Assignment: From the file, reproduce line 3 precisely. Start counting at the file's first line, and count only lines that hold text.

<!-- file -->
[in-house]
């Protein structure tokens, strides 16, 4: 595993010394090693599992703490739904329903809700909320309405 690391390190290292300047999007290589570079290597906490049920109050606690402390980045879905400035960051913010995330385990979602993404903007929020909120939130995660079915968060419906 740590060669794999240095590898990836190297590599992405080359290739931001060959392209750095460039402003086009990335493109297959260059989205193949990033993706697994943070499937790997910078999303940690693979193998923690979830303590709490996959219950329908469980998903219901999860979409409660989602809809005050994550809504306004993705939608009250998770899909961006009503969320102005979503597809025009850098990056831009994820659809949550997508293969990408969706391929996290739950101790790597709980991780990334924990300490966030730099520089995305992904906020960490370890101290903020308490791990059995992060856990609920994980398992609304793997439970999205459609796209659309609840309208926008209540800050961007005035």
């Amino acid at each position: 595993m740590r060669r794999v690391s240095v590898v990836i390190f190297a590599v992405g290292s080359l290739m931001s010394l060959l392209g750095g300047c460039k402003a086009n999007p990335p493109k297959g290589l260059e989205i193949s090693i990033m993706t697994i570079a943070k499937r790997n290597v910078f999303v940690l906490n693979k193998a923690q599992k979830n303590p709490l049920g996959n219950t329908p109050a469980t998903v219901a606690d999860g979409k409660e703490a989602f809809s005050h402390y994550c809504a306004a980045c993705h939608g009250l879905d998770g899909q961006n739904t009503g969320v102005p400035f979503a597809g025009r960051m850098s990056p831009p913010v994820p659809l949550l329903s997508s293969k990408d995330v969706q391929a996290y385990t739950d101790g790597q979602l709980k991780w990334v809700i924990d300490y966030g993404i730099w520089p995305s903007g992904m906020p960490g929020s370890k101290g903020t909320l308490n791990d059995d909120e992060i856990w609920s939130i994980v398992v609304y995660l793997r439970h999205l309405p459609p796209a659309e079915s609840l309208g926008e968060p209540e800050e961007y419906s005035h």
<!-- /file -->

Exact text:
């Amino acid at each position: 595993m740590r060669r794999v690391s240095v590898v990836i390190f190297a590599v992405g290292s080359l290739m931001s010394l060959l392209g750095g300047c460039k402003a086009n999007p990335p493109k297959g290589l260059e989205i193949s090693i990033m993706t697994i570079a943070k499937r790997n290597v910078f999303v940690l906490n693979k193998a923690q599992k979830n303590p709490l049920g996959n219950t329908p109050a469980t998903v219901a606690d999860g979409k409660e703490a989602f809809s005050h402390y994550c809504a306004a980045c993705h939608g009250l879905d998770g899909q961006n739904t009503g969320v102005p400035f979503a597809g025009r960051m850098s990056p831009p913010v994820p659809l949550l329903s997508s293969k990408d995330v969706q391929a996290y385990t739950d101790g790597q979602l709980k991780w990334v809700i924990d300490y966030g993404i730099w520089p995305s903007g992904m906020p960490g929020s370890k101290g903020t909320l308490n791990d059995d909120e992060i856990w609920s939130i994980v398992v609304y995660l793997r439970h999205l309405p459609p796209a659309e079915s609840l309208g926008e968060p209540e800050e961007y419906s005035h």